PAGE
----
Fertilizer Prices Soar Near 2008 Highs on Supply Shocks, Concerns Sprout Over Sourcing Enough for 2022 U.S. Corn Acres
By: Tyne Morgan
The fertilizer industry is swarmed with Black Swan events. From the impacts of Hurricane Ida to political and climate issues entangled in a cobweb of production slowdowns in Europe and China, the Black Swan events continue to stack up.
According to Josh Linville of StoneX Group, on Monday, the Chinese government effectively banned phosphate exports through June 2022. The news comes as China’s production was already throttled by climate emission concerns from production plants. The impact is already being seen with prices, as China accounts for almost one-third of the world phosphate trade.
Prices Near 2008 Highs
The phosphate ban is just the latest in a series of events that are leading to a supply shock for fertilizer ahead of the 2022 growing season. And that supply shock is creating a price spike that can only compare to 2008, with concerns the most recent strains could cause prices to surpass the record-high fertilizer prices farmers saw in 2008.
“In 2008, we had a little bit more of a lead up to it,” says Linville. “And we started from a slightly higher price. We started the 2008 saga closer to probably $350 a (metric) tonne NOLA urea, and we spiked out about $825. So, we are not at the historic highs yet, even though it feels like it. We’re not quite there. The problem with this one, though, is back in 2008, it was all demand driven. We never had problems finding supply, it was just, ‘What price are you willing to pay to get your hands on it?’ This one is much more supply driven.”
Supply Saga Stacks Up
The supply-driven factors continue to add up. In addition to a spike in shipping costs, energy prices are soaring this week, with natural gas prices spiking to more than $6 per metric million British thermal unit (mmbtu), nearing the 2014 peak. It’s a factor that could drive up costs for nitrogen even further this year as the supply issues seem to be appearing from nearly every angle, with a laundry list of issues impacting fertilizer availability and prices.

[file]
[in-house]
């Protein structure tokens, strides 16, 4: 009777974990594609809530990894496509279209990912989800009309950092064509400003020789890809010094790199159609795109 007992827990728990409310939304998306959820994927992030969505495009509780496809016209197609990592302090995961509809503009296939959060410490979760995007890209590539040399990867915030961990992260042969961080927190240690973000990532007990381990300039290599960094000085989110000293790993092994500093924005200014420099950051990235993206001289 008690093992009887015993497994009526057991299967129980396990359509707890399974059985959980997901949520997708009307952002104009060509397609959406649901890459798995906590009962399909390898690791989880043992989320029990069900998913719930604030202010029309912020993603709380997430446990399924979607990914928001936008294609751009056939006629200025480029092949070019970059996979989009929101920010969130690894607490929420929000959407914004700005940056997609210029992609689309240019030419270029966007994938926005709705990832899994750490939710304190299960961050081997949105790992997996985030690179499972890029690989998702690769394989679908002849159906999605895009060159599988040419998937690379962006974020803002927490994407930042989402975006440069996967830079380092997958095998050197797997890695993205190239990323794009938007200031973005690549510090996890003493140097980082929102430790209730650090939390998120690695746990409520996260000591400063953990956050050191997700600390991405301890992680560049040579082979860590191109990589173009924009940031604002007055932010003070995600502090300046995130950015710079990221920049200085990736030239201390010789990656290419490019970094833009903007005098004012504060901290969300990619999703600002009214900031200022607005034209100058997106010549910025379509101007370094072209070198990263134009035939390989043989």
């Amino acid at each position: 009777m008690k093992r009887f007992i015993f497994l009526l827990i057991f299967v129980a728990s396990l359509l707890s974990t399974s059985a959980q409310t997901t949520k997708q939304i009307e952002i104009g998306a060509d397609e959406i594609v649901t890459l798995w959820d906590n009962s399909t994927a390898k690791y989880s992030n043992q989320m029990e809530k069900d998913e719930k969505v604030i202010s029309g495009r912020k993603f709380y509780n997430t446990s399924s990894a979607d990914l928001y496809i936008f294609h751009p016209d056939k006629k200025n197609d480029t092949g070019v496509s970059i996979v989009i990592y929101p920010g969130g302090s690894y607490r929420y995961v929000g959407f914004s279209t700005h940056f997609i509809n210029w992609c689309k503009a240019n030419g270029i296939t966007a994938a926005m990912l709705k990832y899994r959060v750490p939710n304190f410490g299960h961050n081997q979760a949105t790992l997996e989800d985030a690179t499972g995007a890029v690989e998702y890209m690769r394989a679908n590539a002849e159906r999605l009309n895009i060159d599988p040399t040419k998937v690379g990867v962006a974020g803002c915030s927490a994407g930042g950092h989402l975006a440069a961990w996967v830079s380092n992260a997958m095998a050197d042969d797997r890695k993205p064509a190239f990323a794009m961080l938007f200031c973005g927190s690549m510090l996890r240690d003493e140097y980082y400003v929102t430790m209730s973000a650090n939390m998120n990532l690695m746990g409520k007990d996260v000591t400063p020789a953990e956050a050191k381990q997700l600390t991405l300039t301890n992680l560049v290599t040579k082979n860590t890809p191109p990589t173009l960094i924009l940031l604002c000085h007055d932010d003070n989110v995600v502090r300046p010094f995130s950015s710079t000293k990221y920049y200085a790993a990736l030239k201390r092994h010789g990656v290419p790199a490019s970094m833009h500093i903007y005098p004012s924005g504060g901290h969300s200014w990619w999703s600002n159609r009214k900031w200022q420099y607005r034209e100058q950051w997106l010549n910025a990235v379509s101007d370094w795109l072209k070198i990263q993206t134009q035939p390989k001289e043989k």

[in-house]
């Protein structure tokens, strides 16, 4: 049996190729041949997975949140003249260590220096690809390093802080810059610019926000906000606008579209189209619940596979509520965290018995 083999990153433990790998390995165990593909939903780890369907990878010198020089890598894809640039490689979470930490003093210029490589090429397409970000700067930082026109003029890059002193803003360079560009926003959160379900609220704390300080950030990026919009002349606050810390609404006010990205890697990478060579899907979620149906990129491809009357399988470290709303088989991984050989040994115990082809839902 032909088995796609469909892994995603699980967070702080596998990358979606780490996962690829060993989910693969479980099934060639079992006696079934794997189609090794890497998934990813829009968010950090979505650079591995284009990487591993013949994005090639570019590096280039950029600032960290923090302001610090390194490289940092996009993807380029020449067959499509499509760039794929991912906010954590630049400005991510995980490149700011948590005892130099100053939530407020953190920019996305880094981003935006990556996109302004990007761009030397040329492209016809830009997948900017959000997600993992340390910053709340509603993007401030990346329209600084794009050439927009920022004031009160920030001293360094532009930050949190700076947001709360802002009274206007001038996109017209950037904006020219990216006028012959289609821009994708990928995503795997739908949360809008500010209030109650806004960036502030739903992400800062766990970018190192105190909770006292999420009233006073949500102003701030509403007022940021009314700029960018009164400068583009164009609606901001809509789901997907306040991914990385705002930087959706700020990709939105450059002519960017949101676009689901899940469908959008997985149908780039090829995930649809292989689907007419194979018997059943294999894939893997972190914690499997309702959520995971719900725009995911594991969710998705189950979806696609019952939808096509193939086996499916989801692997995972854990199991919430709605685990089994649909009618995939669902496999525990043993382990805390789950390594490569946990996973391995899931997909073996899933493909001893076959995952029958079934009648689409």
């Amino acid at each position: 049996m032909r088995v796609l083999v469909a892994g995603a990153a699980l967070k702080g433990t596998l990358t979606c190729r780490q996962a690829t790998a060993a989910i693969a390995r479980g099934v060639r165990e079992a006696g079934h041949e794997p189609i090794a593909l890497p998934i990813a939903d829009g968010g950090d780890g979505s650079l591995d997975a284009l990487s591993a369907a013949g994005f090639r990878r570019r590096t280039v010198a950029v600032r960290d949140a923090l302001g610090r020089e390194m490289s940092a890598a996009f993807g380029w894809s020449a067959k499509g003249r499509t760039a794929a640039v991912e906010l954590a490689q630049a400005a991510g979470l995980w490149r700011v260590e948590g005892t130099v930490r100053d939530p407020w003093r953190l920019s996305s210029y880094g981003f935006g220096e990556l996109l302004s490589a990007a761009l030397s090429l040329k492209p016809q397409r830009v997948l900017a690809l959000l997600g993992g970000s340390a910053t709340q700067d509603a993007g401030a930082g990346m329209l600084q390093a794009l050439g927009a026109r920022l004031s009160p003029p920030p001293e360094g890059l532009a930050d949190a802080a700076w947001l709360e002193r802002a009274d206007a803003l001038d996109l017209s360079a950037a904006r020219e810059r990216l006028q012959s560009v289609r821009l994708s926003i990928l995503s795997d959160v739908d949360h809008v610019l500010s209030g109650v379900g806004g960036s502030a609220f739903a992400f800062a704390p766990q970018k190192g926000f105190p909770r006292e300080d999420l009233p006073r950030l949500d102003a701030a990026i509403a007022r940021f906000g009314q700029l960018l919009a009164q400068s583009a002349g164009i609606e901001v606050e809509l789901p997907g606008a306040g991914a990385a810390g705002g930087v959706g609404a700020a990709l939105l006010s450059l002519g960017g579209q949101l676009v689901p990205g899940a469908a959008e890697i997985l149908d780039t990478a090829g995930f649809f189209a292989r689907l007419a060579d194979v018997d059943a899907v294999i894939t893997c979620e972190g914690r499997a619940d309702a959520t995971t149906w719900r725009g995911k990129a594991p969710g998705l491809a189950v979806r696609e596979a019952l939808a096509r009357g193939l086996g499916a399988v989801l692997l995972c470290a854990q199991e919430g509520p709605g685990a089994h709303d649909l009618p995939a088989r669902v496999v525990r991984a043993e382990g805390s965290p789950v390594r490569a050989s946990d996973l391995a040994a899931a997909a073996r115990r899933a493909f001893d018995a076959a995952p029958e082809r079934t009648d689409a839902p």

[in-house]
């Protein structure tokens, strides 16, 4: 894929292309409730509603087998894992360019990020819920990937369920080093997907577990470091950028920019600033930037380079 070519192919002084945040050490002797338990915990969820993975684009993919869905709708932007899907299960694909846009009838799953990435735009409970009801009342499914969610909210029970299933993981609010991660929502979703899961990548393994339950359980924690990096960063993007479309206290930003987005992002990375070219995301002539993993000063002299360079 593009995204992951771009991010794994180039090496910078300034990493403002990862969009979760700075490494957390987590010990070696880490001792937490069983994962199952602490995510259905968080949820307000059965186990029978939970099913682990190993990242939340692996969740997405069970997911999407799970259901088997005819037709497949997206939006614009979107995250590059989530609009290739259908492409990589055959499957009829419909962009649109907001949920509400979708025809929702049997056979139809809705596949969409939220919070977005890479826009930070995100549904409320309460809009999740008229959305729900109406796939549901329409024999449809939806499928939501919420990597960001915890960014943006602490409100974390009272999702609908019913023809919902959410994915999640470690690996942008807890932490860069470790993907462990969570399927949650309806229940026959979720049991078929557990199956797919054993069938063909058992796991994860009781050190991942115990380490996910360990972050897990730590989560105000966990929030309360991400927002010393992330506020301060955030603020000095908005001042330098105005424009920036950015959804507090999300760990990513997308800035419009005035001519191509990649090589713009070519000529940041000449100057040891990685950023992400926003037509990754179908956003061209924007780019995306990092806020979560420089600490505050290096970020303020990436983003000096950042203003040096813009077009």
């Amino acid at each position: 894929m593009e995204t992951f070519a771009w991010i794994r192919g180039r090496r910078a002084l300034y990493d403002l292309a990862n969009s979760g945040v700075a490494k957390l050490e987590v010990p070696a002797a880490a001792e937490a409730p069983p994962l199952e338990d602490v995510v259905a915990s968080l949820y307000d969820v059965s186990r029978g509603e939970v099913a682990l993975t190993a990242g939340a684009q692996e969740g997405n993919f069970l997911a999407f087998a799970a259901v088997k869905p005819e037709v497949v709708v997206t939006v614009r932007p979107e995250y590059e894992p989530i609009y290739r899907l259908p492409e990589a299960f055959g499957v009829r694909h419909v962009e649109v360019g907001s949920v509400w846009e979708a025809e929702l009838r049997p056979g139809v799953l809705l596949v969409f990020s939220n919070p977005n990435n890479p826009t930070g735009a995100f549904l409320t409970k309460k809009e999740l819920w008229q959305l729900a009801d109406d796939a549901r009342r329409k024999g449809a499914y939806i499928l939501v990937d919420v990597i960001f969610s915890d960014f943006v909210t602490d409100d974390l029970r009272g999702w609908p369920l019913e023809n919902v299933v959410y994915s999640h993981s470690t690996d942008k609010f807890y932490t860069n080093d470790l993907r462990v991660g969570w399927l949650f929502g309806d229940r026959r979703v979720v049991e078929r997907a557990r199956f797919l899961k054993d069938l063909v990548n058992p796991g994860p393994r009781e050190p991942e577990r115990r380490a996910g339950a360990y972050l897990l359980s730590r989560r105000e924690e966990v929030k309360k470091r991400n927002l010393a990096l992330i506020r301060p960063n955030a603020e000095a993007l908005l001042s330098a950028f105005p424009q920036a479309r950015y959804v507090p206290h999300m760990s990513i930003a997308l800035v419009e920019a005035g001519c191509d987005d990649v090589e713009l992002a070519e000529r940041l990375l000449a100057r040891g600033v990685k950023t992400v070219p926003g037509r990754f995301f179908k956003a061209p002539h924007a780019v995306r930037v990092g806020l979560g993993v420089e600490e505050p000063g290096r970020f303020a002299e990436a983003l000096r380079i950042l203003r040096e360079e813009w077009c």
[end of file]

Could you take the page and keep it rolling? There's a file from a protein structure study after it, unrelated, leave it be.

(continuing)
“Hurricane Ida destroyed production down in the Delta,” says Linville. “We have inland production points that are having problems because of repairs that were made during the COVID situation. We’ve got China, the world’s largest urea producer, who has cut exports because they’re keeping it at home for their producers. You’ve got European production having issues because of natural gas price. There is serious, serious concern. We’ve been crying wolf for a lot of years that ‘Hey, there may be a season we can’t find product.’ But we always find a way. This one has a lot of the markings that say this could be the nightmare.”
Gary Vogen with Yara told The Scoop that on a global scale, fertilizer producers have ramped down volumes to reduce their exposure to the high prices of natural gas for nitrogen production.
“In a normal situation, if you had a price spike in Europe, the rest of the world would compensate. But the supply chains are all limited now,” he says. “As a result of strong demand last year, a shift over the past 10 years to put more domestic production closer to the user, and potential tariff limitations on certain products, the long chain—the pipeline—is quite empty.”
Vogen says the first quarter of 2022 shows the first window of opportunity for resolving the high natural gas prices, but fertilizer prices will also continue to be driven by other global influences.
Finding Fertilizer for 91 Million Acres of Corn